Panama/Geneva, October 20, 2018— Red Cross societies are providing medical care and support to thousands of people moving north through Central America.
Red Cross volunteers report that many of the people they are supporting, a majority of whom are women and children, are suffering from dehydration, stomach infections, and foot injuries as they walk the long journey.
Walter Cotte, International Federation of Red Cross and Red Crescent Societies (IFRC) Regional Director for the Americas said:
“We are especially concerned about the health and humanitarian needs of this wave of people on the move. Red Cross volunteers across Central America are accompanying them along their journey, providing medical care and reuniting families. It is imperative that the dignity and security of families are safeguarded, and that they are kept together.”
The mass caravan began their journey to the United States a week ago from Honduras and yesterday reached the Guatemala town of Tecún Umán on Mexico’s southern border.
The Red Cross Societies of Honduras, Guatemala and Mexico have mobilized their volunteers to assist people along their journey:
The Honduran Red Cross is accompanying people at the beginning of their journey, providing first aid and water and support to restore family links.
The Guatemala Red Cross is providing pre-hospital care, clean water and ambulance services and is helping people restore family links on the route from Esquipulas to Chiquimula. They have established a medical post on the Guatemala border with Mexico.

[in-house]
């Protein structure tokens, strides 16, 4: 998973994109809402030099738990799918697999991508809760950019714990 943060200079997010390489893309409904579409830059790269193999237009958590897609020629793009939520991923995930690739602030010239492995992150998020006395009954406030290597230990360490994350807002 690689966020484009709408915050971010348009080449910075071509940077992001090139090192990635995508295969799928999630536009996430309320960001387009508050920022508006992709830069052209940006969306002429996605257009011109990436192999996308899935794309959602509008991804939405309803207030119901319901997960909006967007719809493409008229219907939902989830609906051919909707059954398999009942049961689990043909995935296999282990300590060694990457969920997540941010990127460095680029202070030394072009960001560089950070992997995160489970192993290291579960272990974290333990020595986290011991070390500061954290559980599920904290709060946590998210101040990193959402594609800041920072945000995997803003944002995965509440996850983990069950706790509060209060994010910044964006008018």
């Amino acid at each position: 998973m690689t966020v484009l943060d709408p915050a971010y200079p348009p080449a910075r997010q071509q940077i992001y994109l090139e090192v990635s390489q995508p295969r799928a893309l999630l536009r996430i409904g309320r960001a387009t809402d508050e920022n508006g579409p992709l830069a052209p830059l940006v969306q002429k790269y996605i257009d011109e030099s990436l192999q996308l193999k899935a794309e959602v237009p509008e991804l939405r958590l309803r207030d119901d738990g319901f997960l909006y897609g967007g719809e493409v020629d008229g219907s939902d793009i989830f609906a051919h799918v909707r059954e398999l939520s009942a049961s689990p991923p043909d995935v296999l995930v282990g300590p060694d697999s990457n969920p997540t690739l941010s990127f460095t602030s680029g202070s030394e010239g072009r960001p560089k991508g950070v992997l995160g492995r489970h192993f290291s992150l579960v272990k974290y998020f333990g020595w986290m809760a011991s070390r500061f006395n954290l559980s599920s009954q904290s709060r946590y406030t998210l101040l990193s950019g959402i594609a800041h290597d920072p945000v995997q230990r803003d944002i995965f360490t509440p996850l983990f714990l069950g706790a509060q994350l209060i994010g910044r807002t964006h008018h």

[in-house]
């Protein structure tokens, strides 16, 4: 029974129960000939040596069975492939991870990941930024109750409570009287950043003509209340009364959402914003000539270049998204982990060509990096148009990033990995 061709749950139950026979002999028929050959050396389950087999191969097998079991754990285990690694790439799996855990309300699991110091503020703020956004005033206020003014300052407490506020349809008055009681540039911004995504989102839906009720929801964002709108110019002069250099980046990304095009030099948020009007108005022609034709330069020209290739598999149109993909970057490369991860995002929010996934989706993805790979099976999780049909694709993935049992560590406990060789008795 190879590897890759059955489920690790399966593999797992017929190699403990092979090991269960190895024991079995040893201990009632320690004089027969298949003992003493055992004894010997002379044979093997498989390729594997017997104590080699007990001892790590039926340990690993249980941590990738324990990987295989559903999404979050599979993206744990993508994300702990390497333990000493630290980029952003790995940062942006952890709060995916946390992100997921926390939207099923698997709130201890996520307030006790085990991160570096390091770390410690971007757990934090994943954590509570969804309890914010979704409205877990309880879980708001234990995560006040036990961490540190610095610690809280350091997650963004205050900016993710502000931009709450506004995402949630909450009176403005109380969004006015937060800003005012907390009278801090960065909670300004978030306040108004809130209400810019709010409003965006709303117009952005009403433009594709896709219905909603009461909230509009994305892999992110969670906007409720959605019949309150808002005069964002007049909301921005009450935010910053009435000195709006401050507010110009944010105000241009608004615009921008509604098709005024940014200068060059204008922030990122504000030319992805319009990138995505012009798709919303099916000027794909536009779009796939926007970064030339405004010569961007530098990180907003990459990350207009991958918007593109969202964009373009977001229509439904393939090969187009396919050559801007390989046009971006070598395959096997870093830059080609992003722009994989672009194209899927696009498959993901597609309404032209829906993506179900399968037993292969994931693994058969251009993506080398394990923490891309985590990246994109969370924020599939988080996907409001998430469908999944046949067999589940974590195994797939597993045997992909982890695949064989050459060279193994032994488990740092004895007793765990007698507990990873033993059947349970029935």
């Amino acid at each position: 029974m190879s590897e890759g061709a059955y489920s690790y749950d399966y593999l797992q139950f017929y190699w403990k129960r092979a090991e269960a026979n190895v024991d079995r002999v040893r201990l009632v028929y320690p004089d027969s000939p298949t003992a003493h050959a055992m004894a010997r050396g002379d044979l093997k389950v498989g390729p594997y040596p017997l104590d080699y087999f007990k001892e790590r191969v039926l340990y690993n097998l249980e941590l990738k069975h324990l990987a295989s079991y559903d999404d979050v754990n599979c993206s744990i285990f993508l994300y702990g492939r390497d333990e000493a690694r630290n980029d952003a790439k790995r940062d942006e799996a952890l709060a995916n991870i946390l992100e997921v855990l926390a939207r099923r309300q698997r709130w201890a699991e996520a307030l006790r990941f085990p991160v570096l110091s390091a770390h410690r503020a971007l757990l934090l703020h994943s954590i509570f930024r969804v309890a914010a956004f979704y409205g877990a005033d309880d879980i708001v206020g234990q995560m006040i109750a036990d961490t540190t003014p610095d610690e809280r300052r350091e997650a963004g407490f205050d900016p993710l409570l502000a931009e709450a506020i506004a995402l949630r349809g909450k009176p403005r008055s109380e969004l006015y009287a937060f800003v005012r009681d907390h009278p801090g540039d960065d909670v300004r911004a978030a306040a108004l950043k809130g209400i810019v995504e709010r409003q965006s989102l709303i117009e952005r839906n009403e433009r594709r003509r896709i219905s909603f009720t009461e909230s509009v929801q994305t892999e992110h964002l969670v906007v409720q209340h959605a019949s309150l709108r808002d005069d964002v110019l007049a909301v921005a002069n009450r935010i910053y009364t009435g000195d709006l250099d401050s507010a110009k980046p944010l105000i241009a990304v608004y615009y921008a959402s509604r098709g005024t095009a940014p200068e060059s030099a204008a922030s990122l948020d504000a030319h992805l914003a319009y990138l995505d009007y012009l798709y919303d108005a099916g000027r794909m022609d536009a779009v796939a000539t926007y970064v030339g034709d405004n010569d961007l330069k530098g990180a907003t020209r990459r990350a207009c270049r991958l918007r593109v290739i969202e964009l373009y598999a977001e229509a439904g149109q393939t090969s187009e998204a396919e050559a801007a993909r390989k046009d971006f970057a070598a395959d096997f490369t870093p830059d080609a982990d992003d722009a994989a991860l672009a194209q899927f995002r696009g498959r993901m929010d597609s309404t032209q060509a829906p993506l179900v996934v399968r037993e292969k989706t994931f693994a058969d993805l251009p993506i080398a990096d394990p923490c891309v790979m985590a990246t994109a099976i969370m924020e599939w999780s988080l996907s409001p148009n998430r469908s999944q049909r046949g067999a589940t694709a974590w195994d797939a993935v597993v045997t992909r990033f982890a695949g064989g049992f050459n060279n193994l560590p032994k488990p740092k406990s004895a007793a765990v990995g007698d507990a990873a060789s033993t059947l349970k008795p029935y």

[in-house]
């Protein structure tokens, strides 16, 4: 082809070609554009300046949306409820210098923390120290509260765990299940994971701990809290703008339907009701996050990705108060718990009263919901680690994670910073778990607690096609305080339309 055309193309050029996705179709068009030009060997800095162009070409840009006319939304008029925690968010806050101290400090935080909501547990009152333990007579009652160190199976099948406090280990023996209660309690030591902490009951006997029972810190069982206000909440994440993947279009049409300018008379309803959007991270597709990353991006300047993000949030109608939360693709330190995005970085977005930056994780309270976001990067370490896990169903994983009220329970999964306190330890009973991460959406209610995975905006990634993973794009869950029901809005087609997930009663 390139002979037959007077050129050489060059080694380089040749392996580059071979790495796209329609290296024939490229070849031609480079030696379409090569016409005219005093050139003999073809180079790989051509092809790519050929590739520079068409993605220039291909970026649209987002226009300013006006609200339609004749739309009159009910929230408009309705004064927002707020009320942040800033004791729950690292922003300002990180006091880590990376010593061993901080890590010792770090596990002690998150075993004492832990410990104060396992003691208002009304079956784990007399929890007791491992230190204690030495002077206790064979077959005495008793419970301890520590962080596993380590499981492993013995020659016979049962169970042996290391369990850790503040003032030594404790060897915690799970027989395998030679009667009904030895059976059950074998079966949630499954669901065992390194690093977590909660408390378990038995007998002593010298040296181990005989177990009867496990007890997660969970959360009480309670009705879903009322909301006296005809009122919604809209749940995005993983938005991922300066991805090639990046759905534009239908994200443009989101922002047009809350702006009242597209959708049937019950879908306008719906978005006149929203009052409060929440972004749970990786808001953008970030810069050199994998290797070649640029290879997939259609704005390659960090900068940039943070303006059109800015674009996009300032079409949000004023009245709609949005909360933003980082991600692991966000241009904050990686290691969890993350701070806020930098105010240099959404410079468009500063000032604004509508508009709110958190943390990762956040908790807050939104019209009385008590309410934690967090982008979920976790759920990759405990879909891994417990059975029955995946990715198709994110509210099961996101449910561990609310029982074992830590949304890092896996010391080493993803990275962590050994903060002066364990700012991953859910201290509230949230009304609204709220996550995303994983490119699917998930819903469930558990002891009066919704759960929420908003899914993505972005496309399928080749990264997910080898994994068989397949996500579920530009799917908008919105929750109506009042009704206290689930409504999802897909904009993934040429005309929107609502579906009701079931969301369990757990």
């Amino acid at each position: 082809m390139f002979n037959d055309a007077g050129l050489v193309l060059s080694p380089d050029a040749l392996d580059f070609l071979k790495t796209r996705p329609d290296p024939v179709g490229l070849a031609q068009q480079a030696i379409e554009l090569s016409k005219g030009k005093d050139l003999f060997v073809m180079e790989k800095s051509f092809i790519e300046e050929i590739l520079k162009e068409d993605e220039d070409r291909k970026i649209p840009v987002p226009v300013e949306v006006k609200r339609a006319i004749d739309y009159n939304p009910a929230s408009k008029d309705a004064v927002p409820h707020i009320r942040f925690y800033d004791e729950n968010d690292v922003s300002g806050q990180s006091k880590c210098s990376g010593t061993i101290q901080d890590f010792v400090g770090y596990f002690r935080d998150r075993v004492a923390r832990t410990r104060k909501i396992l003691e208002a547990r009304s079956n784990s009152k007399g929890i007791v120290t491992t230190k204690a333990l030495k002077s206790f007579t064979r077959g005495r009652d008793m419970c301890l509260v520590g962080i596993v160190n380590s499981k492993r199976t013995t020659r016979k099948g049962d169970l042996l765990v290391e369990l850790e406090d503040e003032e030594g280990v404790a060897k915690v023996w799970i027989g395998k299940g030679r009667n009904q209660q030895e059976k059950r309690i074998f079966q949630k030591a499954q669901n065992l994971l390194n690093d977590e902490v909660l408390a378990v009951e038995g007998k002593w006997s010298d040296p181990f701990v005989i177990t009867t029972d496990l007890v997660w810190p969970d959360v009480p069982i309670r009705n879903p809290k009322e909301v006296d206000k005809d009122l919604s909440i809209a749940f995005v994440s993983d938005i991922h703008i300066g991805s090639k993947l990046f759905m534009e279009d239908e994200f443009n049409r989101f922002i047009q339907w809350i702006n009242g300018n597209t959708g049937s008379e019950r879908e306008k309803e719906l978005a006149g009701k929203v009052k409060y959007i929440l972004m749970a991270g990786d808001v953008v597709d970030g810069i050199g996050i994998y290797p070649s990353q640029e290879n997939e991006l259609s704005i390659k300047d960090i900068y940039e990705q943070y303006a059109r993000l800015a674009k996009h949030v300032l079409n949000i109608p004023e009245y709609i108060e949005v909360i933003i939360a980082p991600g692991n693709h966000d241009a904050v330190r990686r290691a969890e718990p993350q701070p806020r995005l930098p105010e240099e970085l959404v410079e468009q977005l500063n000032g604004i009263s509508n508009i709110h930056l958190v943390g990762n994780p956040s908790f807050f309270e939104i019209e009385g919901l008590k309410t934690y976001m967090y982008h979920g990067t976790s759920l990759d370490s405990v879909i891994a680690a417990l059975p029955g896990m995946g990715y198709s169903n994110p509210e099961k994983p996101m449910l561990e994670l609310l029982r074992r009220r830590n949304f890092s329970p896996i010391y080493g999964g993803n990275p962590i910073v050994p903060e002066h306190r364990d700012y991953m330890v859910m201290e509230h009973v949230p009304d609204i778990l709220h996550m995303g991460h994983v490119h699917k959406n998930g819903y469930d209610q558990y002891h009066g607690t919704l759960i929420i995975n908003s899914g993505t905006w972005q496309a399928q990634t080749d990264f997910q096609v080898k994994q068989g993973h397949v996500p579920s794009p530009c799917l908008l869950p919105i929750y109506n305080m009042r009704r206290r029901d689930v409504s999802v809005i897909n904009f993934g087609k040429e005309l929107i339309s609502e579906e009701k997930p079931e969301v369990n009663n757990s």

The Mexican Red Cross has established medical and hydration posts on the Mexican side of the border with Guatemala. In addition, more than 40 volunteers have been deployed along with a mobile clinic to provide pre-hospital care, first aid and support to restore family links.
Walter Cotte said: “Red Cross volunteers are addressing humanitarian needs of people regardless of their legal status to ensure they are treated with dignity. Across the region, the Red Cross network is activated and is able to activate both regional and global response mechanisms as needed.”
IFRC and National Red Cross Societies’ approach to migrants is strictly humanitarian. IFRC believes that all people, regardless of migration status, should be treated with dignity and respect.
In Panama: Diana Medina, +507 6780-5395, firstname.lastname@example.org
In Geneva: Laura Ngo-Fontaine, +41 79 570 4418, email@example.com